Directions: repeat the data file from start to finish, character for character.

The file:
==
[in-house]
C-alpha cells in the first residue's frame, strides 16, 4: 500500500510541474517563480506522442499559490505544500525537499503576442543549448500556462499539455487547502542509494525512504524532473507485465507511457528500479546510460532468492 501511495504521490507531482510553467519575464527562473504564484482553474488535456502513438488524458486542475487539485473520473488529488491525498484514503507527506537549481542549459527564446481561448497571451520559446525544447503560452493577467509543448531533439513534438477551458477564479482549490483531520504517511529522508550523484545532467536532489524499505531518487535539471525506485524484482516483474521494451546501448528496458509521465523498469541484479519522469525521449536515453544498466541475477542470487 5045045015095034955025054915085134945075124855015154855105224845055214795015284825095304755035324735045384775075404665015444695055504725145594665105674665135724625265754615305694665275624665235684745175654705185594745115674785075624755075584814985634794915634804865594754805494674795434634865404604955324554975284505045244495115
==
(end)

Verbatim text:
[in-house]
C-alpha cells in the first residue's frame, strides 16, 4: 500500500510541474517563480506522442499559490505544500525537499503576442543549448500556462499539455487547502542509494525512504524532473507485465507511457528500479546510460532468492 501511495504521490507531482510553467519575464527562473504564484482553474488535456502513438488524458486542475487539485473520473488529488491525498484514503507527506537549481542549459527564446481561448497571451520559446525544447503560452493577467509543448531533439513534438477551458477564479482549490483531520504517511529522508550523484545532467536532489524499505531518487535539471525506485524484482516483474521494451546501448528496458509521465523498469541484479519522469525521449536515453544498466541475477542470487 5045045015095034955025054915085134945075124855015154855105224845055214795015284825095304755035324735045384775075404665015444695055504725145594665105674665135724625265754615305694665275624665235684745175654705185594745115674785075624755075584814985634794915634804865594754805494674795434634865404604955324554975284505045244495115